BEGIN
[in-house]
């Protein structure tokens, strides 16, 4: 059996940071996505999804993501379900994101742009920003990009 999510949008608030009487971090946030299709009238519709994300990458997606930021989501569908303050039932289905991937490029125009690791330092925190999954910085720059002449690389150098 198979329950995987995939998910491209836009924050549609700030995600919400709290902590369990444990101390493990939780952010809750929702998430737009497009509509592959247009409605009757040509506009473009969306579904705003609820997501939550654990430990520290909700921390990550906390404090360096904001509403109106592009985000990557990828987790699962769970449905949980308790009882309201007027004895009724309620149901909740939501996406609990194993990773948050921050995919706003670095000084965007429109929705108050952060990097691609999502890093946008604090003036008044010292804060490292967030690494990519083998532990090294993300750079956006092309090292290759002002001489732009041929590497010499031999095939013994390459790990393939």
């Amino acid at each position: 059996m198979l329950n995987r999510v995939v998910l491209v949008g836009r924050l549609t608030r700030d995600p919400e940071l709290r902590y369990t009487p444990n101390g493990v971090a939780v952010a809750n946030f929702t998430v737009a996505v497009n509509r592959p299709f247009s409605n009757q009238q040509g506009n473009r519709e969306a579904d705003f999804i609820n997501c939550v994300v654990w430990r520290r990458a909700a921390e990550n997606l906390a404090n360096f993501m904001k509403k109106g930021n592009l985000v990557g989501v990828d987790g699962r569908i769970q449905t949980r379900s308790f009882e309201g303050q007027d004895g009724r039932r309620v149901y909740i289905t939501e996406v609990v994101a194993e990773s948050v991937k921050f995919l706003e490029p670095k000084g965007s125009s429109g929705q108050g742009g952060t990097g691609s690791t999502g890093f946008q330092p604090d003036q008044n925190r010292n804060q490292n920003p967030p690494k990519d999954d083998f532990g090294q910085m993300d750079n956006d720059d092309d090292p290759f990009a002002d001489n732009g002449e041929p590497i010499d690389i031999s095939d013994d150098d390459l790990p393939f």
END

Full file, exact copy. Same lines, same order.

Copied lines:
[in-house]
């Protein structure tokens, strides 16, 4: 059996940071996505999804993501379900994101742009920003990009 999510949008608030009487971090946030299709009238519709994300990458997606930021989501569908303050039932289905991937490029125009690791330092925190999954910085720059002449690389150098 198979329950995987995939998910491209836009924050549609700030995600919400709290902590369990444990101390493990939780952010809750929702998430737009497009509509592959247009409605009757040509506009473009969306579904705003609820997501939550654990430990520290909700921390990550906390404090360096904001509403109106592009985000990557990828987790699962769970449905949980308790009882309201007027004895009724309620149901909740939501996406609990194993990773948050921050995919706003670095000084965007429109929705108050952060990097691609999502890093946008604090003036008044010292804060490292967030690494990519083998532990090294993300750079956006092309090292290759002002001489732009041929590497010499031999095939013994390459790990393939």
């Amino acid at each position: 059996m198979l329950n995987r999510v995939v998910l491209v949008g836009r924050l549609t608030r700030d995600p919400e940071l709290r902590y369990t009487p444990n101390g493990v971090a939780v952010a809750n946030f929702t998430v737009a996505v497009n509509r592959p299709f247009s409605n009757q009238q040509g506009n473009r519709e969306a579904d705003f999804i609820n997501c939550v994300v654990w430990r520290r990458a909700a921390e990550n997606l906390a404090n360096f993501m904001k509403k109106g930021n592009l985000v990557g989501v990828d987790g699962r569908i769970q449905t949980r379900s308790f009882e309201g303050q007027d004895g009724r039932r309620v149901y909740i289905t939501e996406v609990v994101a194993e990773s948050v991937k921050f995919l706003e490029p670095k000084g965007s125009s429109g929705q108050g742009g952060t990097g691609s690791t999502g890093f946008q330092p604090d003036q008044n925190r010292n804060q490292n920003p967030p690494k990519d999954d083998f532990g090294q910085m993300d750079n956006d720059d092309d090292p290759f990009a002002d001489n732009g002449e041929p590497i010499d690389i031999s095939d013994d150098d390459l790990p393939f």